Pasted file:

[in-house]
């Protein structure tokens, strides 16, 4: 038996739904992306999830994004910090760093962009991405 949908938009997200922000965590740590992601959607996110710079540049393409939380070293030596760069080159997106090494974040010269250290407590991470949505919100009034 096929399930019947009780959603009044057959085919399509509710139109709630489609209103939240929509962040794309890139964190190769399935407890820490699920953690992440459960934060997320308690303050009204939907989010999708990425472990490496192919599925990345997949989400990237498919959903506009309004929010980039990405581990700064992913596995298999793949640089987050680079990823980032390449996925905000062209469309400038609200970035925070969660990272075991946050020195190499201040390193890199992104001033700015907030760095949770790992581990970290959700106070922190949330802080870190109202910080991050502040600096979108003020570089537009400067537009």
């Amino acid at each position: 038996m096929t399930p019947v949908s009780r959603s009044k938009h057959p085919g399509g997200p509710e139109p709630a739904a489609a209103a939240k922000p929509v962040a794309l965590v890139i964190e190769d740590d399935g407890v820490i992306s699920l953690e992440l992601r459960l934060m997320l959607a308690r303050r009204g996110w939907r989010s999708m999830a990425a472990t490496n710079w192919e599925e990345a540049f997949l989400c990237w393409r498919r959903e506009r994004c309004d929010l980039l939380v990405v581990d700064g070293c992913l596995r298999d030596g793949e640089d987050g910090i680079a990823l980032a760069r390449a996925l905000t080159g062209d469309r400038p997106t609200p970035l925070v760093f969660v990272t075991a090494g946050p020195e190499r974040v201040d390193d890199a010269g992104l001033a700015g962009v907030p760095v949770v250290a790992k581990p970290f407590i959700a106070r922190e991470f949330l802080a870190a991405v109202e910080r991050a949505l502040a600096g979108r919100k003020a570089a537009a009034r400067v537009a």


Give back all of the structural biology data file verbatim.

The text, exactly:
[in-house]
């Protein structure tokens, strides 16, 4: 038996739904992306999830994004910090760093962009991405 949908938009997200922000965590740590992601959607996110710079540049393409939380070293030596760069080159997106090494974040010269250290407590991470949505919100009034 096929399930019947009780959603009044057959085919399509509710139109709630489609209103939240929509962040794309890139964190190769399935407890820490699920953690992440459960934060997320308690303050009204939907989010999708990425472990490496192919599925990345997949989400990237498919959903506009309004929010980039990405581990700064992913596995298999793949640089987050680079990823980032390449996925905000062209469309400038609200970035925070969660990272075991946050020195190499201040390193890199992104001033700015907030760095949770790992581990970290959700106070922190949330802080870190109202910080991050502040600096979108003020570089537009400067537009």
């Amino acid at each position: 038996m096929t399930p019947v949908s009780r959603s009044k938009h057959p085919g399509g997200p509710e139109p709630a739904a489609a209103a939240k922000p929509v962040a794309l965590v890139i964190e190769d740590d399935g407890v820490i992306s699920l953690e992440l992601r459960l934060m997320l959607a308690r303050r009204g996110w939907r989010s999708m999830a990425a472990t490496n710079w192919e599925e990345a540049f997949l989400c990237w393409r498919r959903e506009r994004c309004d929010l980039l939380v990405v581990d700064g070293c992913l596995r298999d030596g793949e640089d987050g910090i680079a990823l980032a760069r390449a996925l905000t080159g062209d469309r400038p997106t609200p970035l925070v760093f969660v990272t075991a090494g946050p020195e190499r974040v201040d390193d890199a010269g992104l001033a700015g962009v907030p760095v949770v250290a790992k581990p970290f407590i959700a106070r922190e991470f949330l802080a870190a991405v109202e910080r991050a949505l502040a600096g979108r919100k003020a570089a537009a009034r400067v537009a």